Astronomy:Hadriacus Mons

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Short description: Martian volcano
Hadriacus Mons
Hadriacus Mons THEMIS day IR 100m v11.5 0.5.jpg
THEMIS daytime IR mosaic of Hadriacus Mons. The caldera, with gullies radiating from it, is just to the upper right of center; the outflow channels Dao Vallis and Niger Vallis merge near the bottom.
CoordinatesCoordinates: 31°17′S 91°52′E / 31.29°S 91.86°E / -31.29; 91.86

Hadriacus Mons is an ancient, low-relief volcanic mountain on the planet Mars, located in the southern hemisphere just northeast of the impact basin Hellas and southwest of the similar volcano Tyrrhenus Mons. Hadriacus Mons is in the Hellas quadrangle. It has a diameter of 450 kilometres (280 mi). The name was approved in 2007.[1][2] The flanks of Hadriacus Mons have been eroded into gullies; its southern slopes are incised by the outflow channel Dao Vallis. The large extent of volcanic deposits and the caldera size leads some researchers to suggest that these features were the result of an explosive event caused by a contact between magma and groundwater.[3]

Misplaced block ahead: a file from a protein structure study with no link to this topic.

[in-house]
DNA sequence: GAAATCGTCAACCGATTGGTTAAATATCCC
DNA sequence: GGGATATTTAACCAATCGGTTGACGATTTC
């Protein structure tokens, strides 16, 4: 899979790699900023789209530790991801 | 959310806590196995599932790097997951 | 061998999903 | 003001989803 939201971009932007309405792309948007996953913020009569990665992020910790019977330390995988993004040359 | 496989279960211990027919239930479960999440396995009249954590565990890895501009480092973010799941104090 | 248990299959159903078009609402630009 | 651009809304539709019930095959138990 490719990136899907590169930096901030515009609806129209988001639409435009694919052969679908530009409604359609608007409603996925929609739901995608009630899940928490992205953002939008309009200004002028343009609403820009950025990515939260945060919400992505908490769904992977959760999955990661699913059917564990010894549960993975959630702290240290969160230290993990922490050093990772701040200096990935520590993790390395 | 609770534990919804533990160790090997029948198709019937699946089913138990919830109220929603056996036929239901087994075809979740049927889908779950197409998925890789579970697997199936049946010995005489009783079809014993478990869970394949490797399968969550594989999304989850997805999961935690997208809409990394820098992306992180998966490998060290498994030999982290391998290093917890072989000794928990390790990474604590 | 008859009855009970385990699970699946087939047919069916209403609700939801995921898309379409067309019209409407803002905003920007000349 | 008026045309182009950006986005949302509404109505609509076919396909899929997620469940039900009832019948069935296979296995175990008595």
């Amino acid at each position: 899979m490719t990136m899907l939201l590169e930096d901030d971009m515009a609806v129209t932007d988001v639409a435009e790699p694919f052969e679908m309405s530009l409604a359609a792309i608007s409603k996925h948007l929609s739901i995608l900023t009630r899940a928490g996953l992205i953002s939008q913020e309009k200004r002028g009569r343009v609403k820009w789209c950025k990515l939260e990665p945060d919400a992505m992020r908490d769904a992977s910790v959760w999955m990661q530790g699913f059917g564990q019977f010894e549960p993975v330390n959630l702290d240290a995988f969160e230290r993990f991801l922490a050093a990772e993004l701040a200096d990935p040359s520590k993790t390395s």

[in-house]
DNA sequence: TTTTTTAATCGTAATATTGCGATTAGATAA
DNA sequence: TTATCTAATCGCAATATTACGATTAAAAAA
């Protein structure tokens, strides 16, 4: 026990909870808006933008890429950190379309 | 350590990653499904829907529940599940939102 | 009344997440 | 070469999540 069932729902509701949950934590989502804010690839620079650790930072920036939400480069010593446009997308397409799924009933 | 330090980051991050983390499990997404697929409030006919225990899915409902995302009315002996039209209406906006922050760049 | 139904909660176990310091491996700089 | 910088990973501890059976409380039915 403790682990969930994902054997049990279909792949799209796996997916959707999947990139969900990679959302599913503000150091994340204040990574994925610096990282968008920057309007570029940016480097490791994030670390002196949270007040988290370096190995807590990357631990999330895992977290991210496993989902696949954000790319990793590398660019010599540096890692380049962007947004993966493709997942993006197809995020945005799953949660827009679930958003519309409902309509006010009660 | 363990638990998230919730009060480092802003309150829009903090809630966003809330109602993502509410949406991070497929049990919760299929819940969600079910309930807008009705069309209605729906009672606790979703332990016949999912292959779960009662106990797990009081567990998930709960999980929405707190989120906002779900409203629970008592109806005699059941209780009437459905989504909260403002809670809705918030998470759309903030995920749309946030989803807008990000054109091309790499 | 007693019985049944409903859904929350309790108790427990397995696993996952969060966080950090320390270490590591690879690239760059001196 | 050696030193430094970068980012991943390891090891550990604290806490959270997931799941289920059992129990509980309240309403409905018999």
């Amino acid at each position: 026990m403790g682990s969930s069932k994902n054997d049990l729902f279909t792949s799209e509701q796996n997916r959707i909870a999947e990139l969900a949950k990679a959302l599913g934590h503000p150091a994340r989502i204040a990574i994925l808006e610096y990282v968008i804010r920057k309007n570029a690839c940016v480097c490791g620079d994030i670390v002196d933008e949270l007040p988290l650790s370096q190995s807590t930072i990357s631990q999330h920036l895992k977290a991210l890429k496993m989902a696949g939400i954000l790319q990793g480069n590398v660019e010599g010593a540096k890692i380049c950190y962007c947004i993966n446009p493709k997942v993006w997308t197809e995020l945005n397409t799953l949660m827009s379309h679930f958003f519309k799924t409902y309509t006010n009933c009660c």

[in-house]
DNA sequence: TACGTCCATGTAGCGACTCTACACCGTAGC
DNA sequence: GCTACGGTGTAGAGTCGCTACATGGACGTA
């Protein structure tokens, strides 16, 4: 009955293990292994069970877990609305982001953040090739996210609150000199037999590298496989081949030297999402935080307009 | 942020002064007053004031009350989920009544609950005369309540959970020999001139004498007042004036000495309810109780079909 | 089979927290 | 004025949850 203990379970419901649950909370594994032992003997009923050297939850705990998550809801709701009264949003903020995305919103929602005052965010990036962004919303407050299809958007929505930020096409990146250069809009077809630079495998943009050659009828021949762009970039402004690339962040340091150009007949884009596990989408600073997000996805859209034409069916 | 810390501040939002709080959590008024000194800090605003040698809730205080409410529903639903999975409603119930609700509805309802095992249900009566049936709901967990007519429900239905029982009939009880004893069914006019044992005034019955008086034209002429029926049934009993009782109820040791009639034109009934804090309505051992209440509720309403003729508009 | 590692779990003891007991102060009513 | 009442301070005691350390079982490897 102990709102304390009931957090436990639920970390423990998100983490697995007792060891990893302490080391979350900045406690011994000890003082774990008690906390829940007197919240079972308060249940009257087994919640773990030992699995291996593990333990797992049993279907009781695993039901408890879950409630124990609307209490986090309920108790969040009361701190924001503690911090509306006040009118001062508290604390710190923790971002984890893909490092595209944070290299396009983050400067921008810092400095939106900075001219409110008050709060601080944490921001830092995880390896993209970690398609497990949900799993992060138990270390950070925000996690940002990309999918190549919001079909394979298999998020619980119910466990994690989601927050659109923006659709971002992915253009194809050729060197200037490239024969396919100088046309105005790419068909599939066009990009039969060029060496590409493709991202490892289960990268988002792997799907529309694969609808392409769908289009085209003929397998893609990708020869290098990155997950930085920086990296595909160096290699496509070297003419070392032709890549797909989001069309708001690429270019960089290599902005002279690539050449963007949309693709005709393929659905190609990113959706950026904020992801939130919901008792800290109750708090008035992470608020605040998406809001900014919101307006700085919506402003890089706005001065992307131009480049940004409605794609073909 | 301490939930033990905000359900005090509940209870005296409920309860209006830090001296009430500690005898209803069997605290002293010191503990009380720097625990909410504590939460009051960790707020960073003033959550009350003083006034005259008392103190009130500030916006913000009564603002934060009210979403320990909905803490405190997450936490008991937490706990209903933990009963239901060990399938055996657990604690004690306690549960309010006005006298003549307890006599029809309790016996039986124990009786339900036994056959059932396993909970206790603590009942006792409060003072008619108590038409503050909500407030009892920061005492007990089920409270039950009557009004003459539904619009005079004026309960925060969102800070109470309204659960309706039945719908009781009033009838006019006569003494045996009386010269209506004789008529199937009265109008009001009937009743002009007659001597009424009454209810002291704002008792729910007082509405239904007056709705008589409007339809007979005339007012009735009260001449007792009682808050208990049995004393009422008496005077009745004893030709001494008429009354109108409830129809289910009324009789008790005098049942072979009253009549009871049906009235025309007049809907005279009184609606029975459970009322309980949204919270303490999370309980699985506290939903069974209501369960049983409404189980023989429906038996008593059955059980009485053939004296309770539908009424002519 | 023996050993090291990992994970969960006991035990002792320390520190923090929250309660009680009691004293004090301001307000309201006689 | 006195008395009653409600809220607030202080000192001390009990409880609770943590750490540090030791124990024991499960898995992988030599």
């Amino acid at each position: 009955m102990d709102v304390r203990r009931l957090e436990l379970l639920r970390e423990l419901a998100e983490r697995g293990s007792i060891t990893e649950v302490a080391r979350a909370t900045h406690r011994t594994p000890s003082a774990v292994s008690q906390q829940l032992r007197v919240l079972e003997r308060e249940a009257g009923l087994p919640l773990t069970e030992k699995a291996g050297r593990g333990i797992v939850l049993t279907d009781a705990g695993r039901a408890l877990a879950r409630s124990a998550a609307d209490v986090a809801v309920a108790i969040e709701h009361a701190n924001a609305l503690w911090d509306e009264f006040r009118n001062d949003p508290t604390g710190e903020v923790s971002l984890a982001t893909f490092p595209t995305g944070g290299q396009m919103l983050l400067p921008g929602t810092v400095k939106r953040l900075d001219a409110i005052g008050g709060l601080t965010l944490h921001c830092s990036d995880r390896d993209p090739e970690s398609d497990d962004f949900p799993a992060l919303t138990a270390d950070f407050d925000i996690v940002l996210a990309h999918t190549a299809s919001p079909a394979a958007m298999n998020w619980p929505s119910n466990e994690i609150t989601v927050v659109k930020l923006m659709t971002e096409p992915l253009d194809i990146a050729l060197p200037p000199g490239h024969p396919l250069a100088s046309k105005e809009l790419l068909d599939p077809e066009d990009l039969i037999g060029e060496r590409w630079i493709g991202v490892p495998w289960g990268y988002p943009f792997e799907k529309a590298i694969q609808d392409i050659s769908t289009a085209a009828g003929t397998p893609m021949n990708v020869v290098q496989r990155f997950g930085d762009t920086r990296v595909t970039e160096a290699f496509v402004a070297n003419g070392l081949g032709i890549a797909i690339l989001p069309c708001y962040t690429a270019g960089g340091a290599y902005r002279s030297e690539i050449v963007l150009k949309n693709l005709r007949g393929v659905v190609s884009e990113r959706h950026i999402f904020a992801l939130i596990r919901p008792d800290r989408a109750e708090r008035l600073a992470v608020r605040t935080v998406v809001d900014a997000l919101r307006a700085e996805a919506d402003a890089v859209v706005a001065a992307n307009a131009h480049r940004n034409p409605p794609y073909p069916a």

Hadriaca Patera, a term formerly used for the entire edifice, is now only used for the central caldera, which is 66 kilometres (41 mi) in diameter.[4]

It has been suggested that lava tubes at Hadriacus Mons could provide a location for a human habitat that would screen out harmful radiation.[5][6]

See also


  1. "Hadriacus Mons". Gazetteer of Planetary Nomenclature. 
  2. "Hadriacus Mons". 
  3. Calderón, L.; Robertson, K.; Tovar, D. 2015. Geomorphologic Evolution of the Zone of Hadriaca Patera in Mars. 46th Lunar and Planetary Science Conference, 2074.
  4. "Hadriaca Patera". Gazetteer of Planetary Nomenclature. 
  5. Letzter, Rafi (2020-05-11). "These lava tubes could be the safest place for explorers to live on Mars". 
  6. Paris, Antonio; Davies, Evan; Tognetti, Laurence; Zahniser, Carly (2020-04-27). "Prospective Lava Tubes at Hellas Planitia". Journal of the Washington Academy of Sciences. 

External links